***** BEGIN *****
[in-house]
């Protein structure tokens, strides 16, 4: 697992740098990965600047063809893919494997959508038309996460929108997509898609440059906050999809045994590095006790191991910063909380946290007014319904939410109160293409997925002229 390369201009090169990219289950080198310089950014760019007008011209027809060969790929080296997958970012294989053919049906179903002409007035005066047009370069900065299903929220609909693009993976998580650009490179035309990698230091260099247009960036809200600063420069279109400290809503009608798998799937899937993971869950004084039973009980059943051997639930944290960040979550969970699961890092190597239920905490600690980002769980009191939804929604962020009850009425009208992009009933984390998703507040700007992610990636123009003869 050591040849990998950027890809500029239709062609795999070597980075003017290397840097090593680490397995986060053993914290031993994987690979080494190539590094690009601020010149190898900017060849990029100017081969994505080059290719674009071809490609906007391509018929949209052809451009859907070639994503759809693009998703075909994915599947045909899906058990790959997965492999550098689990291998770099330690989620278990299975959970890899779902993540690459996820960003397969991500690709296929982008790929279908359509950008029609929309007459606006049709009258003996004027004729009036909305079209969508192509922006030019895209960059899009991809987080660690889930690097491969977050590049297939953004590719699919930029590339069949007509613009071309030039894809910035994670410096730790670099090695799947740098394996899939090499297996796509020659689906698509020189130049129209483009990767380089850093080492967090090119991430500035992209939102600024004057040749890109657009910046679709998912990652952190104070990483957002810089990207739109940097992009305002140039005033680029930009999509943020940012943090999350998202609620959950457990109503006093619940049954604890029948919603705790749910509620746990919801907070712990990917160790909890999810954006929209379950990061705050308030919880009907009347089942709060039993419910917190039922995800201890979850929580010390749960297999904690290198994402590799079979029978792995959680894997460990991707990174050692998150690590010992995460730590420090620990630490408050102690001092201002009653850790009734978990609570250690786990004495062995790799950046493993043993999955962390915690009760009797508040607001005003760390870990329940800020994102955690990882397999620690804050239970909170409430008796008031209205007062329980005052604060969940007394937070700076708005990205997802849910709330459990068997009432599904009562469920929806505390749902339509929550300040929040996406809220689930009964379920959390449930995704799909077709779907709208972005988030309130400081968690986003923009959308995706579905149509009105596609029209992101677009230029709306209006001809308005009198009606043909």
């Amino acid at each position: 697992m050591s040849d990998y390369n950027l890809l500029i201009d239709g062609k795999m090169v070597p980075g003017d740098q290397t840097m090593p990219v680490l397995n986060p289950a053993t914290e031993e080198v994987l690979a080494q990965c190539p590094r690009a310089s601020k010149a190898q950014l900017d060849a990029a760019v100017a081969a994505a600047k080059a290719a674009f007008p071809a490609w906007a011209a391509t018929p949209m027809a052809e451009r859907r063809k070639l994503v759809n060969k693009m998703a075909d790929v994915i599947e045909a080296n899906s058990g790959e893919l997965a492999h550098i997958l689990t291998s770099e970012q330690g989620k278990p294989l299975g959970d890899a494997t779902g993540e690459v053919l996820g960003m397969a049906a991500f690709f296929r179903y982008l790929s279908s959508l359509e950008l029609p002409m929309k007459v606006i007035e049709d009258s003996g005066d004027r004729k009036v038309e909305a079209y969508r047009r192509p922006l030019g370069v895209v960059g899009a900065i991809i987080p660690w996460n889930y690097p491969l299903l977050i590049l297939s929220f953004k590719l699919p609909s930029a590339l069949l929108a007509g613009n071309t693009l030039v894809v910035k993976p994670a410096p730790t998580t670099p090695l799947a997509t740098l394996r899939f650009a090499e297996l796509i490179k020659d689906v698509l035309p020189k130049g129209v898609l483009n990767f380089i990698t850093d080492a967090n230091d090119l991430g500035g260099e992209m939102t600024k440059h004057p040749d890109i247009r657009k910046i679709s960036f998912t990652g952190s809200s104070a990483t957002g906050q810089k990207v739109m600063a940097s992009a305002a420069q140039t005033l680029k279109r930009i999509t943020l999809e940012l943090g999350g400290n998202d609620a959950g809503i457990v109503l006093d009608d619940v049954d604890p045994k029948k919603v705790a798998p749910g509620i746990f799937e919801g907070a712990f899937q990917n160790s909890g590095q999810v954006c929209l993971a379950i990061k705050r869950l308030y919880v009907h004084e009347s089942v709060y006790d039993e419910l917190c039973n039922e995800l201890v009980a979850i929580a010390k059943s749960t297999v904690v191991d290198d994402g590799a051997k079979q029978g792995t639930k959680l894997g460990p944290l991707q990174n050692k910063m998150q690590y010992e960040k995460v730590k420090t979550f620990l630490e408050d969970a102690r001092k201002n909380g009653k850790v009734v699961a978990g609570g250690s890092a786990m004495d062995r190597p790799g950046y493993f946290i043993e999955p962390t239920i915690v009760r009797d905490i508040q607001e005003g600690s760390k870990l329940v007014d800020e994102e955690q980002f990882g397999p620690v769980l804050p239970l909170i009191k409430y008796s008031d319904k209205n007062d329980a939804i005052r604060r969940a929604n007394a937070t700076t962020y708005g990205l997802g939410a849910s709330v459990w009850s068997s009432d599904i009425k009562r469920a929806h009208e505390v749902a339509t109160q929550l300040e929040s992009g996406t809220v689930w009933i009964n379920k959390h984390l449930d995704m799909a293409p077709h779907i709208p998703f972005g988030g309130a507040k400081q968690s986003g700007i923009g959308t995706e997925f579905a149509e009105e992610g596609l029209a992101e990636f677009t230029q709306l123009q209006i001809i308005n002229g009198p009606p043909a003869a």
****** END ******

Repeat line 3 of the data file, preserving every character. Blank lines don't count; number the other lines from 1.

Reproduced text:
């Amino acid at each position: 697992m050591s040849d990998y390369n950027l890809l500029i201009d239709g062609k795999m090169v070597p980075g003017d740098q290397t840097m090593p990219v680490l397995n986060p289950a053993t914290e031993e080198v994987l690979a080494q990965c190539p590094r690009a310089s601020k010149a190898q950014l900017d060849a990029a760019v100017a081969a994505a600047k080059a290719a674009f007008p071809a490609w906007a011209a391509t018929p949209m027809a052809e451009r859907r063809k070639l994503v759809n060969k693009m998703a075909d790929v994915i599947e045909a080296n899906s058990g790959e893919l997965a492999h550098i997958l689990t291998s770099e970012q330690g989620k278990p294989l299975g959970d890899a494997t779902g993540e690459v053919l996820g960003m397969a049906a991500f690709f296929r179903y982008l790929s279908s959508l359509e950008l029609p002409m929309k007459v606006i007035e049709d009258s003996g005066d004027r004729k009036v038309e909305a079209y969508r047009r192509p922006l030019g370069v895209v960059g899009a900065i991809i987080p660690w996460n889930y690097p491969l299903l977050i590049l297939s929220f953004k590719l699919p609909s930029a590339l069949l929108a007509g613009n071309t693009l030039v894809v910035k993976p994670a410096p730790t998580t670099p090695l799947a997509t740098l394996r899939f650009a090499e297996l796509i490179k020659d689906v698509l035309p020189k130049g129209v898609l483009n990767f380089i990698t850093d080492a967090n230091d090119l991430g500035g260099e992209m939102t600024k440059h004057p040749d890109i247009r657009k910046i679709s960036f998912t990652g952190s809200s104070a990483t957002g906050q810089k990207v739109m600063a940097s992009a305002a420069q140039t005033l680029k279109r930009i999509t943020l999809e940012l943090g999350g400290n998202d609620a959950g809503i457990v109503l006093d009608d619940v049954d604890p045994k029948k919603v705790a798998p749910g509620i746990f799937e919801g907070a712990f899937q990917n160790s909890g590095q999810v954006c929209l993971a379950i990061k705050r869950l308030y919880v009907h004084e009347s089942v709060y006790d039993e419910l917190c039973n039922e995800l201890v009980a979850i929580a010390k059943s749960t297999v904690v191991d290198d994402g590799a051997k079979q029978g792995t639930k959680l894997g460990p944290l991707q990174n050692k910063m998150q690590y010992e960040k995460v730590k420090t979550f620990l630490e408050d969970a102690r001092k201002n909380g009653k850790v009734v699961a978990g609570g250690s890092a786990m004495d062995r190597p790799g950046y493993f946290i043993e999955p962390t239920i915690v009760r009797d905490i508040q607001e005003g600690s760390k870990l329940v007014d800020e994102e955690q980002f990882g397999p620690v769980l804050p239970l909170i009191k409430y008796s008031d319904k209205n007062d329980a939804i005052r604060r969940a929604n007394a937070t700076t962020y708005g990205l997802g939410a849910s709330v459990w009850s068997s009432d599904i009425k009562r469920a929806h009208e505390v749902a339509t109160q929550l300040e929040s992009g996406t809220v689930w009933i009964n379920k959390h984390l449930d995704m799909a293409p077709h779907i709208p998703f972005g988030g309130a507040k400081q968690s986003g700007i923009g959308t995706e997925f579905a149509e009105e992610g596609l029209a992101e990636f677009t230029q709306l123009q209006i001809i308005n002229g009198p009606p043909a003869a």